Science In The Extremes S3 • E4

This Is Not a Real Explosion, Here’s How Physics Made It Happen





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Published on Nov 12, 2018

The fireballs that light up the big screen are rooted in physics, careful calculations, and computer-generated algorithms.

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How Hollywood Pulled Off the Biggest Explosions in Movie History
"Some on-screen explosions are beautiful. Some are devastating. All are destructive. The work behind making a memorable movie blast is incredibly complicated, and what was once the domain of only practical special effects is now something that can also be augmented, or even achieved, with digital visual effects. Whatever the means, blowing buildings, vehicles, and entire cities to smithereens is an art."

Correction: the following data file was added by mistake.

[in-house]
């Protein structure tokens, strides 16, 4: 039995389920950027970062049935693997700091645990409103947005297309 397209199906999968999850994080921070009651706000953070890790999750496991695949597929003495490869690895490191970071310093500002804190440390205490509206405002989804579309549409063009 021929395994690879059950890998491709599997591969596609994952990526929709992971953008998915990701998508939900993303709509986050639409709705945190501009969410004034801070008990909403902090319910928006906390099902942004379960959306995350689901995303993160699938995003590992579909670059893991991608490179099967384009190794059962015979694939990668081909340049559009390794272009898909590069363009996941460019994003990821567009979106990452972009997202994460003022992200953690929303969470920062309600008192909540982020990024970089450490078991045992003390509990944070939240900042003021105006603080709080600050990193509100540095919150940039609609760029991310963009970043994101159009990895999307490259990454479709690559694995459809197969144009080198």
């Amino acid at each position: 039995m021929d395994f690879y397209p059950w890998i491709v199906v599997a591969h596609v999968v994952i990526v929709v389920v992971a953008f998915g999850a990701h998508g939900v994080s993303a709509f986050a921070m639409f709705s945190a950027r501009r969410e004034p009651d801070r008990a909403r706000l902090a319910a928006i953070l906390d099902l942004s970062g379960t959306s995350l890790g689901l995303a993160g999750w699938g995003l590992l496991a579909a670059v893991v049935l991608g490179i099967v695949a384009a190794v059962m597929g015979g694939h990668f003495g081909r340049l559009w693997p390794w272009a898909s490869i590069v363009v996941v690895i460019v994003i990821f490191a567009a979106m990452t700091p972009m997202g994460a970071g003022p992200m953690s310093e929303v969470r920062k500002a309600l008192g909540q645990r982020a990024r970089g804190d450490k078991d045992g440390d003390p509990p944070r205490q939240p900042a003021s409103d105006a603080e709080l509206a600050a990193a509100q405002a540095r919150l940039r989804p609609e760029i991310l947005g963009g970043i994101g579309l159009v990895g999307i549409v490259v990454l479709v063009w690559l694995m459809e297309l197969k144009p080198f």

Meet the man who made movie explosions look cooler
"A good explosion can take a terrible movie and turn it into something that wasn't a complete waste of time, money and popcorn.Theodore Kim, an associate professor of computer science at UC Santa Barbara who's also a senior research scientist at the Pixar Research Group, came up with an ingenious way for filmmakers to make explosions look more realistic without having to stuff a bunch of nitrocellulose under something and light it on fire."

How Big An Explosion Could You Realistically Survive?
"Everyone knows you can't survive a nuclear blast in a refrigerator (unless you're Indiana Jones). But what can the human body withstand? We take a look at the damage explosions cause and how humans survive it."


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